National Security

Bangladeshi Man Arrested In N.Y. Bomb Plot

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Federal authorities charged a 21-year-old Bangladeshi man with conspiring to blow up the Federal Reserve Bank in Lower Manhattan Wednesday. But authorities say no one was in any danger because the young man was using dummy explosives provided by the FBI.


A young Bangladeshi man has been charged with conspiring to blow up the Federal Reserve Bank in lower Manhattan. New York Police Commissioner Raymond Kelly commented on the arrest at a press conference last night.

RAYMOND KELLY: This individual came here for the purpose of doing a terrorist act.

MONTAGNE: Authorities emphasize that no one was in any danger. The young man was using dummy explosives provided by the FBI. NPR's Dina Temple-Raston is in New York and she has the latest. And Dina, tell us about this plot, which involved an FBI sting, right?

DINA TEMPLE-RASTON: Well, the man at the center of it is a 21-year-old Bangladeshi student named Quazi Mohammad Nafis, and it appears he was acting alone. He came to the U.S. in January under a student visa, but apparently, as Commissioner Kelly said, the reason why he came here was with an intention to launch an attack. If that actually turns out to be the case, that makes this terrorism arrest a little different from the stings and ones we've seen in the past.

Law enforcement authorities have been under fire for possibly entrapping young Muslims by presenting them with terrorist plots, essentially turning angry young men into terrorists. In this case authorities looked to be going to great lengths to let Nafis take the lead in the plot.

MONTAGNE: And you say take the lead in the plot - in what way?

TEMPLE-RASTON: Well, all we have so far is a 21-page criminal complaint, but I have to say I cover a lot of these plots and the level of detail the FBI and NYPD provided in this complaint is really unusual. Nafis apparently first came to the attention of authorities in July when he contacted someone he'd met and asked him for help in creating a terrorist cell to carry out an attack.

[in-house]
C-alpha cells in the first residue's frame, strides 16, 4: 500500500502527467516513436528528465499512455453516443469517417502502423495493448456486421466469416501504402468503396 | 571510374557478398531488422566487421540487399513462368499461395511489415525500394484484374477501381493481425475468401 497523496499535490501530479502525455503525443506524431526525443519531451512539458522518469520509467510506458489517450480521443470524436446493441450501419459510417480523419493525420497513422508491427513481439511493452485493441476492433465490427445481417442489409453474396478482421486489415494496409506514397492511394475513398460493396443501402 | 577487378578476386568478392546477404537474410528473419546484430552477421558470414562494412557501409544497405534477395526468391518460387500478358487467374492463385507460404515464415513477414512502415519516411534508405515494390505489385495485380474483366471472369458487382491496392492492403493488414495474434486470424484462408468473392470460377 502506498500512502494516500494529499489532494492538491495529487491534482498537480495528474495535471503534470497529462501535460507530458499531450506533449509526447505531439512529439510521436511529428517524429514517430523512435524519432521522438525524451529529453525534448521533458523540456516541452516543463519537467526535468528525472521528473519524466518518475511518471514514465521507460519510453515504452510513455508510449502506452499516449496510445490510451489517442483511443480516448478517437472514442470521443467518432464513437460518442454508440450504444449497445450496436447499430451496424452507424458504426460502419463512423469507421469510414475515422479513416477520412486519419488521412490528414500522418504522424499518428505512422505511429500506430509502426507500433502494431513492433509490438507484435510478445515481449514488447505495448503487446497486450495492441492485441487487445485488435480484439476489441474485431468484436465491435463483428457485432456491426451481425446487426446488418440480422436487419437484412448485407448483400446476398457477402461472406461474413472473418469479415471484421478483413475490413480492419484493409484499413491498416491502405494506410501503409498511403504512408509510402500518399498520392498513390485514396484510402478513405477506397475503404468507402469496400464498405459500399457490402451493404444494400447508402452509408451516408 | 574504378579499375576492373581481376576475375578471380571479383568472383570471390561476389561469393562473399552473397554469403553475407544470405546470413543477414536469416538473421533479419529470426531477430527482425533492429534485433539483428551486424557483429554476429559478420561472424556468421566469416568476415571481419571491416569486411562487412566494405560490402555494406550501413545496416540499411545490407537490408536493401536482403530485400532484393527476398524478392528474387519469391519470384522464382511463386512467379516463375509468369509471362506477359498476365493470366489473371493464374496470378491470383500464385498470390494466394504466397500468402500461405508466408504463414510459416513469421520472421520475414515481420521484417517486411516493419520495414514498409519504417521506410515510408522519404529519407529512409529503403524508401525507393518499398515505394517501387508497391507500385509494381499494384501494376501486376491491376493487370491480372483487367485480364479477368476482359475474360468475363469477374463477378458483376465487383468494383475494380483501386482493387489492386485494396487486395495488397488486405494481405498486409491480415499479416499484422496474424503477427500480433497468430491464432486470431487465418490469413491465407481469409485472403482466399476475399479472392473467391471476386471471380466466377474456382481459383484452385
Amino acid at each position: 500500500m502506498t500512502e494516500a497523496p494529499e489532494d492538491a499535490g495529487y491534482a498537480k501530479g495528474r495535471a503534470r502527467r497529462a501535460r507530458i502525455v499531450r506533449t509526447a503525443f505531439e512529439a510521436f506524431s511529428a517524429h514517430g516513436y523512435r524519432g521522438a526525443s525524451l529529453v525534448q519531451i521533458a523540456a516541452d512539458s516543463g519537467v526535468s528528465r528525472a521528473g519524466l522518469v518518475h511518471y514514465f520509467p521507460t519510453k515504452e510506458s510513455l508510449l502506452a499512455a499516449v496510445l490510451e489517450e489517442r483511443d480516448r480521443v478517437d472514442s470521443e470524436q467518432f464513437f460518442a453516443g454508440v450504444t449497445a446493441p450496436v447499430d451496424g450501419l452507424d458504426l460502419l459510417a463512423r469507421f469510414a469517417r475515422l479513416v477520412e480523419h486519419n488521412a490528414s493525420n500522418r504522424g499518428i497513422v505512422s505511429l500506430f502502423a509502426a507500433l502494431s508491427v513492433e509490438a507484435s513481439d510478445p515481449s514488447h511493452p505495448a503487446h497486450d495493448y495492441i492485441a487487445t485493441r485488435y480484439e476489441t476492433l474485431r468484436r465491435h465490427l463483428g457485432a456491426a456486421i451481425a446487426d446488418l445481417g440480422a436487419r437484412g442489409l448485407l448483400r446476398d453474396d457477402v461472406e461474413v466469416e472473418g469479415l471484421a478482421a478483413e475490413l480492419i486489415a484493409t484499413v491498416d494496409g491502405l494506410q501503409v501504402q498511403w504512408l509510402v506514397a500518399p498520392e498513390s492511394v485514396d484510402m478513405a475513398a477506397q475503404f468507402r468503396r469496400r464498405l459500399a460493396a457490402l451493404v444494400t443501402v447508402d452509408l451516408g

And as it turns out, the person he contacted was an informant for law enforcement and he went right to the authorities. Eventually Nafis was introduced to an undercover officer who posed as an al-Qaida infiltrator and this infiltrator looks to have been hanging back and letting Nafis make the decisions in this particular plot. Commissioner Kelly said last night that Nafis allegedly actually cased the New York Stock Exchange, but thought it was too heavily guarded, so he decided that the Fed would be a better target.

MONTAGNE: So clearly authorities were monitoring this 21-year-old and his alleged plot quite closely.

TEMPLE-RASTON: Yes. In fact they actually provided the chemicals for this bomb, although they were dummy chemicals.

MONTAGNE: Though he did what? Actually try to detonate the bomb outside the Fed.

TEMPLE-RASTON: Yes. He was given what he thought was ammonium nitrate. That was the fertilizer that was used in the Oklahoma City bomb. And according to the criminal complaint, he bought batteries and detonators and cell phones, all the things he needed to build the bomb, and then yesterday morning he assembled it in a New York warehouse, he parked a van near the Fed and then walked to a nearby hotel where he made a video taking credit for the attack.

Then he dialed a cell phone to detonate the bomb, and of course it didn't go off because it wasn't a real bomb.

MONTAGNE: Well, just briefly, you mentioned he was acting alone. Was al-Qaida involved in any way?

TEMPLE-RASTON: Well, there's been some suggestion that Nafis had some connection to al-Qaida, but we don't know if he was just boasting. So at this stage certainly no one is saying al-Qaida was behind this plot.

MONTAGNE: Dina, thanks much. Dina Temple-Raston.

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